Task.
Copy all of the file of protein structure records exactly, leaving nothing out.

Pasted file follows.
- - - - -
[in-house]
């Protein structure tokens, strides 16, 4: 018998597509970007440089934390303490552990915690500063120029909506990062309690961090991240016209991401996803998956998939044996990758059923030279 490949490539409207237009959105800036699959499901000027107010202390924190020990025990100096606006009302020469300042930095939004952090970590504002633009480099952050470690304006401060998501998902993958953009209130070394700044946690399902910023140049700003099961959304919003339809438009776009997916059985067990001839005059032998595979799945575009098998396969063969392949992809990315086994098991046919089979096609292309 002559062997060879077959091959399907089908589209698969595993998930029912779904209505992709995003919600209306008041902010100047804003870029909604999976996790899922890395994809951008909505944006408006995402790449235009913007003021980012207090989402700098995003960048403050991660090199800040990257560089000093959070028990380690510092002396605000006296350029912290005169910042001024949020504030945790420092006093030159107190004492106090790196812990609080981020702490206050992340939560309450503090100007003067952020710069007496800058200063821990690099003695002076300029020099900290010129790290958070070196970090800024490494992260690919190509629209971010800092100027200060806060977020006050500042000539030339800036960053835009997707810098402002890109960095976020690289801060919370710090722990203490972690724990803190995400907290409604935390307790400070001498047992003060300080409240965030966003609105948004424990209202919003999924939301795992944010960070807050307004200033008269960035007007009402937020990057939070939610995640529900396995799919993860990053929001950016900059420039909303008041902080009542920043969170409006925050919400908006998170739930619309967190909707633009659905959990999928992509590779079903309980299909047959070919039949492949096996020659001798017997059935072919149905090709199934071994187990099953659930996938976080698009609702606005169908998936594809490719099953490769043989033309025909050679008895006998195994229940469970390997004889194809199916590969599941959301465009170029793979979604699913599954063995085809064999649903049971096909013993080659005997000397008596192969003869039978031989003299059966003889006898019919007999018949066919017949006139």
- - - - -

[in-house]
């Protein structure tokens, strides 16, 4: 018998597509970007440089934390303490552990915690500063120029909506990062309690961090991240016209991401996803998956998939044996990758059923030279 490949490539409207237009959105800036699959499901000027107010202390924190020990025990100096606006009302020469300042930095939004952090970590504002633009480099952050470690304006401060998501998902993958953009209130070394700044946690399902910023140049700003099961959304919003339809438009776009997916059985067990001839005059032998595979799945575009098998396969063969392949992809990315086994098991046919089979096609292309 002559062997060879077959091959399907089908589209698969595993998930029912779904209505992709995003919600209306008041902010100047804003870029909604999976996790899922890395994809951008909505944006408006995402790449235009913007003021980012207090989402700098995003960048403050991660090199800040990257560089000093959070028990380690510092002396605000006296350029912290005169910042001024949020504030945790420092006093030159107190004492106090790196812990609080981020702490206050992340939560309450503090100007003067952020710069007496800058200063821990690099003695002076300029020099900290010129790290958070070196970090800024490494992260690919190509629209971010800092100027200060806060977020006050500042000539030339800036960053835009997707810098402002890109960095976020690289801060919370710090722990203490972690724990803190995400907290409604935390307790400070001498047992003060300080409240965030966003609105948004424990209202919003999924939301795992944010960070807050307004200033008269960035007007009402937020990057939070939610995640529900396995799919993860990053929001950016900059420039909303008041902080009542920043969170409006925050919400908006998170739930619309967190909707633009659905959990999928992509590779079903309980299909047959070919039949492949096996020659001798017997059935072919149905090709199934071994187990099953659930996938976080698009609702606005169908998936594809490719099953490769043989033309025909050679008895006998195994229940469970390997004889194809199916590969599941959301465009170029793979979604699913599954063995085809064999649903049971096909013993080659005997000397008596192969003869039978031989003299059966003889006898019919007999018949066919017949006139």